The company is presently completing testing of the rocket’s upper stage, with its next task to mate the two and complete a full dress rehearsal countdown. Though no launch date has been set, the company has been targeting a launch before the end of this year.

ABL completes and ships new upper stage only 4 months after test explosion

Capitalism in space: The smallsat rocket startup ABL has successfully completed construction and testing of a new upper stage for the first launch of its RS1 rocket, shipping it to the launch site in Alaska only four months after an explosion during testing destroyed an earlier stage.

Before the January accident, the company had planned a first launch of the RS1 rocket, capable of placing up to 1,350 kilograms into low Earth orbit for a list price of $12 million, early in the year. Shortly after the accident, the company estimated a three-month delay in its plans. Piemont said after the recent acceptance tests that the company was now targeting “early summer” for its first launch, pending completion of acceptance tests of the first stage.

Though the company’s goal had been to lose only three months and the actual delay was four months, the overall speed in which it recovered is impressive. Right now ABL is one of four smallsat rocket companies (ABL, Firefly, Aevum, and Relativity) attempting to complete its first launch this year. This success suggests ABL has a good chance of succeeding.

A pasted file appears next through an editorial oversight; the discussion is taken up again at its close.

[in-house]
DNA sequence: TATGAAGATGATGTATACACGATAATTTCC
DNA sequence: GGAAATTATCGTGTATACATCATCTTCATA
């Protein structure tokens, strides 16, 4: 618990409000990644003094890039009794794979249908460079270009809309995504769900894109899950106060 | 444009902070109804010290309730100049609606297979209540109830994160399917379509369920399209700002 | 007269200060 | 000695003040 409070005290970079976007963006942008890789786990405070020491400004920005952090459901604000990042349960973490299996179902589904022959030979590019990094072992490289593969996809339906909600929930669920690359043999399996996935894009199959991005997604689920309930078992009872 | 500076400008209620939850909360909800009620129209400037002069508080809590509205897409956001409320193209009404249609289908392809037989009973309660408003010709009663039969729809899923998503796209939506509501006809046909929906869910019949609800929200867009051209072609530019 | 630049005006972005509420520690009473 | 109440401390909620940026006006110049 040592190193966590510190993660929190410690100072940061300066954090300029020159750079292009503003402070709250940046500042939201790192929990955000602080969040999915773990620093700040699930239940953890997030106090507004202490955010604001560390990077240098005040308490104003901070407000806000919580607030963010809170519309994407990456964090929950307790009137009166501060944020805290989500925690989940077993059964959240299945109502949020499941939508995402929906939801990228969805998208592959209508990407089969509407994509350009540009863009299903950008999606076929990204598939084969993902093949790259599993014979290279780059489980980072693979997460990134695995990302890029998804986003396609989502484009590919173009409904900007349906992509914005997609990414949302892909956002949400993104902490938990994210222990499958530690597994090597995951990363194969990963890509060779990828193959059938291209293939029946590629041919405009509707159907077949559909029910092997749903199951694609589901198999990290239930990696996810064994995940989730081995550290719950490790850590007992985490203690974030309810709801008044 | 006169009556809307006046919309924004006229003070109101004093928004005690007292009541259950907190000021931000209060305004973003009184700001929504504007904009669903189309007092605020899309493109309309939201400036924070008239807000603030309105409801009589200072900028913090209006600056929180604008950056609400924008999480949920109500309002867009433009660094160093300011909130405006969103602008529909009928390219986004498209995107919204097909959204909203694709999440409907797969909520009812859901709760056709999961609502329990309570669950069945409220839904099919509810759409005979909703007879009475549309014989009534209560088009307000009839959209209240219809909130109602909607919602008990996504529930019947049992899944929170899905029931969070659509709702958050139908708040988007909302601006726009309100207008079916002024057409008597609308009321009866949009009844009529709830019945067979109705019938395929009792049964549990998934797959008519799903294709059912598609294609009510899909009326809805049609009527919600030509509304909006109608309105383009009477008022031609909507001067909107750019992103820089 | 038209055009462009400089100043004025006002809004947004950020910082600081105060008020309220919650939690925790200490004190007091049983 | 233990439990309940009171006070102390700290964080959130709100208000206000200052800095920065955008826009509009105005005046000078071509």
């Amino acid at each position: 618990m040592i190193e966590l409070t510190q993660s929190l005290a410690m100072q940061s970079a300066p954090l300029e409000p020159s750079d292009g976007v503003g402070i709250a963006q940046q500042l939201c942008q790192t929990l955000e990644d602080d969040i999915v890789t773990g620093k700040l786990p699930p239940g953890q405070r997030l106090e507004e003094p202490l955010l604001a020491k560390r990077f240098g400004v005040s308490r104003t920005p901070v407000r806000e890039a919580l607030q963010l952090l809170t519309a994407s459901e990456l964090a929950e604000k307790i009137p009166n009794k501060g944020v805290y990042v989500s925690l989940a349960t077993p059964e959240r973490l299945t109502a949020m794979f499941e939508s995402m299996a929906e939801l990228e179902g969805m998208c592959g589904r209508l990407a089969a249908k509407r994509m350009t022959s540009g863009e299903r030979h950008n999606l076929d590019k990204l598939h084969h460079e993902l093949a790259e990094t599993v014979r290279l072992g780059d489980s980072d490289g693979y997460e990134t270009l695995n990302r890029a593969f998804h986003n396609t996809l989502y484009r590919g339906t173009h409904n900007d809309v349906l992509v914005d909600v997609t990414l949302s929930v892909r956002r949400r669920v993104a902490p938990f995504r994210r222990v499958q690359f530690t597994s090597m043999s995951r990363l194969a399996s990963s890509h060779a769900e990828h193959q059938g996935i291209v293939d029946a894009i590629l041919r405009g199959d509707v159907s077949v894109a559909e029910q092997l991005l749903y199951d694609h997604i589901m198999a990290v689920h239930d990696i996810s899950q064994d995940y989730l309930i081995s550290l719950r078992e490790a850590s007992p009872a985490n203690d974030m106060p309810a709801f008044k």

Below is a video of a successful static fire test of this new stage, released by the company. It is a pleasant change from most such PR videos, in that the company simply shows us the test, with some minor editing, but includes no dramatic but fake background music. Life isn’t a movie.
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Astra signs deal to launch from SaxaVord Spaceport in Shetland

Capitalism in space: Astra today announced an agreement with the SaxaVord Spaceport in the Shetland Islands to begin launches from that United Kingdom location, beginning in 2023.

These launches will be the first by Astra outside the U.S. It is the second American company to sign on with SaxaVord, with Lockheed Martin’s ABL rocket company smallsat startup planning its own first launch there later this year. SavaVord also has a launch deal with a French company, Venture Orbital Systems, which hopes to launch later this decade.

None of these however could be the first launch from the United Kingdom since the 1960s. Virgin Orbit has a deal to launch from a runway from a Cornwall airport later this year. Furthermore, the rocket company Orbex is planning to launch its Prime rocket from a differenct spaceport in Sutherland, Scotland.

Shetland spaceport construction to begin in March

Capitalism in space: Construction of the United Kingdom’s first spaceport in more than a half century is now set to begin this month in the Shetland Islands, with the first launch expected before the end of the year.

The Lamba Ness peninsular in Unst will be home to the £43 million spaceport, with builders set to start work in late March, after Shetland Islands Council gave the project planning permission.

Three launchpads will be built at the SaxaVord spaceport, allowing for the launch of small satellites into either polar or sun-synchronous low-Earth orbits.